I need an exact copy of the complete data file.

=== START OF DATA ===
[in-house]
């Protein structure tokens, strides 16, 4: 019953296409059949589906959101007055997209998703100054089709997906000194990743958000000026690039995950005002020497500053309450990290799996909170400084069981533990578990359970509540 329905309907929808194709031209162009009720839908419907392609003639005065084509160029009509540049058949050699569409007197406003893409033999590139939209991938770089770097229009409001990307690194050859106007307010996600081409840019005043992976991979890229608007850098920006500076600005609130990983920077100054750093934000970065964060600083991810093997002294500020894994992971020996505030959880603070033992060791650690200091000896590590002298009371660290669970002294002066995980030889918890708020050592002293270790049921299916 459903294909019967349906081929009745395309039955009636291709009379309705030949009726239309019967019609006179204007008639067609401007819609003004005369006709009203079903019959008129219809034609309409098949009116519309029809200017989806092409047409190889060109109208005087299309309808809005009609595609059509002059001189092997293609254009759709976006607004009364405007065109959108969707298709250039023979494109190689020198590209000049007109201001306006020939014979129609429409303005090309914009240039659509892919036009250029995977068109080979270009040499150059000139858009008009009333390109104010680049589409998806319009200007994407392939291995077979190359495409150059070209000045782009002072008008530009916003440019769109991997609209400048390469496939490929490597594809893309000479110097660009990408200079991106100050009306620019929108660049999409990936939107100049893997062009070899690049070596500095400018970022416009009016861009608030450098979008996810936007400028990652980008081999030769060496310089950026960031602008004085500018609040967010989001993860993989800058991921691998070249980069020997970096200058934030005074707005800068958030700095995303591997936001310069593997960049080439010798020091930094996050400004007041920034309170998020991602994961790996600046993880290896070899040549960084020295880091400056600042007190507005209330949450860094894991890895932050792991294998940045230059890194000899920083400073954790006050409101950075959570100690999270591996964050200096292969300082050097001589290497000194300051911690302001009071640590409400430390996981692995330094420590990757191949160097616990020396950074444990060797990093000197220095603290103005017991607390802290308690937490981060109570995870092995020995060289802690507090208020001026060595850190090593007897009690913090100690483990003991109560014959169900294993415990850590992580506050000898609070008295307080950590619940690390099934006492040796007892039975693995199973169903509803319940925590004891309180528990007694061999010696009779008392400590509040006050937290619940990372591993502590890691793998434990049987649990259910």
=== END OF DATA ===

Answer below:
[in-house]
């Protein structure tokens, strides 16, 4: 019953296409059949589906959101007055997209998703100054089709997906000194990743958000000026690039995950005002020497500053309450990290799996909170400084069981533990578990359970509540 329905309907929808194709031209162009009720839908419907392609003639005065084509160029009509540049058949050699569409007197406003893409033999590139939209991938770089770097229009409001990307690194050859106007307010996600081409840019005043992976991979890229608007850098920006500076600005609130990983920077100054750093934000970065964060600083991810093997002294500020894994992971020996505030959880603070033992060791650690200091000896590590002298009371660290669970002294002066995980030889918890708020050592002293270790049921299916 459903294909019967349906081929009745395309039955009636291709009379309705030949009726239309019967019609006179204007008639067609401007819609003004005369006709009203079903019959008129219809034609309409098949009116519309029809200017989806092409047409190889060109109208005087299309309808809005009609595609059509002059001189092997293609254009759709976006607004009364405007065109959108969707298709250039023979494109190689020198590209000049007109201001306006020939014979129609429409303005090309914009240039659509892919036009250029995977068109080979270009040499150059000139858009008009009333390109104010680049589409998806319009200007994407392939291995077979190359495409150059070209000045782009002072008008530009916003440019769109991997609209400048390469496939490929490597594809893309000479110097660009990408200079991106100050009306620019929108660049999409990936939107100049893997062009070899690049070596500095400018970022416009009016861009608030450098979008996810936007400028990652980008081999030769060496310089950026960031602008004085500018609040967010989001993860993989800058991921691998070249980069020997970096200058934030005074707005800068958030700095995303591997936001310069593997960049080439010798020091930094996050400004007041920034309170998020991602994961790996600046993880290896070899040549960084020295880091400056600042007190507005209330949450860094894991890895932050792991294998940045230059890194000899920083400073954790006050409101950075959570100690999270591996964050200096292969300082050097001589290497000194300051911690302001009071640590409400430390996981692995330094420590990757191949160097616990020396950074444990060797990093000197220095603290103005017991607390802290308690937490981060109570995870092995020995060289802690507090208020001026060595850190090593007897009690913090100690483990003991109560014959169900294993415990850590992580506050000898609070008295307080950590619940690390099934006492040796007892039975693995199973169903509803319940925590004891309180528990007694061999010696009779008392400590509040006050937290619940990372591993502590890691793998434990049987649990259910």